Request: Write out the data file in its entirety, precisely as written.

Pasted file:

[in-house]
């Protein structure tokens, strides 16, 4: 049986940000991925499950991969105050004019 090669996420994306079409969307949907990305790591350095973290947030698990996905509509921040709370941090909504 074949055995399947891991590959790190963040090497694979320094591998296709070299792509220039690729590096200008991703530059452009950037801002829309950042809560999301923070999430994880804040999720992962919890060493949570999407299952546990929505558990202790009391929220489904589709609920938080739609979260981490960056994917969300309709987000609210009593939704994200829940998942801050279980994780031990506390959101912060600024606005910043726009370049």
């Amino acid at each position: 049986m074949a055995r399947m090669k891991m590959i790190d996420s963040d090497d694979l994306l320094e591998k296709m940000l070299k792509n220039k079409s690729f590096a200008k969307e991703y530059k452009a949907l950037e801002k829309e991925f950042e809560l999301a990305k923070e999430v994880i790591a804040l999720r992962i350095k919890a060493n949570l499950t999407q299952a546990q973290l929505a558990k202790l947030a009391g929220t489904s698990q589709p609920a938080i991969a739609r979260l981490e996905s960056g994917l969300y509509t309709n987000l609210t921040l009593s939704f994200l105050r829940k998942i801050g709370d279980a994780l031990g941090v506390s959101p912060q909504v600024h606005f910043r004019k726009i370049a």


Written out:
[in-house]
């Protein structure tokens, strides 16, 4: 049986940000991925499950991969105050004019 090669996420994306079409969307949907990305790591350095973290947030698990996905509509921040709370941090909504 074949055995399947891991590959790190963040090497694979320094591998296709070299792509220039690729590096200008991703530059452009950037801002829309950042809560999301923070999430994880804040999720992962919890060493949570999407299952546990929505558990202790009391929220489904589709609920938080739609979260981490960056994917969300309709987000609210009593939704994200829940998942801050279980994780031990506390959101912060600024606005910043726009370049």
């Amino acid at each position: 049986m074949a055995r399947m090669k891991m590959i790190d996420s963040d090497d694979l994306l320094e591998k296709m940000l070299k792509n220039k079409s690729f590096a200008k969307e991703y530059k452009a949907l950037e801002k829309e991925f950042e809560l999301a990305k923070e999430v994880i790591a804040l999720r992962i350095k919890a060493n949570l499950t999407q299952a546990q973290l929505a558990k202790l947030a009391g929220t489904s698990q589709p609920a938080i991969a739609r979260l981490e996905s960056g994917l969300y509509t309709n987000l609210t921040l009593s939704f994200l105050r829940k998942i801050g709370d279980a994780l031990g941090v506390s959101p912060q909504v600024h606005f910043r004019k726009i370049a």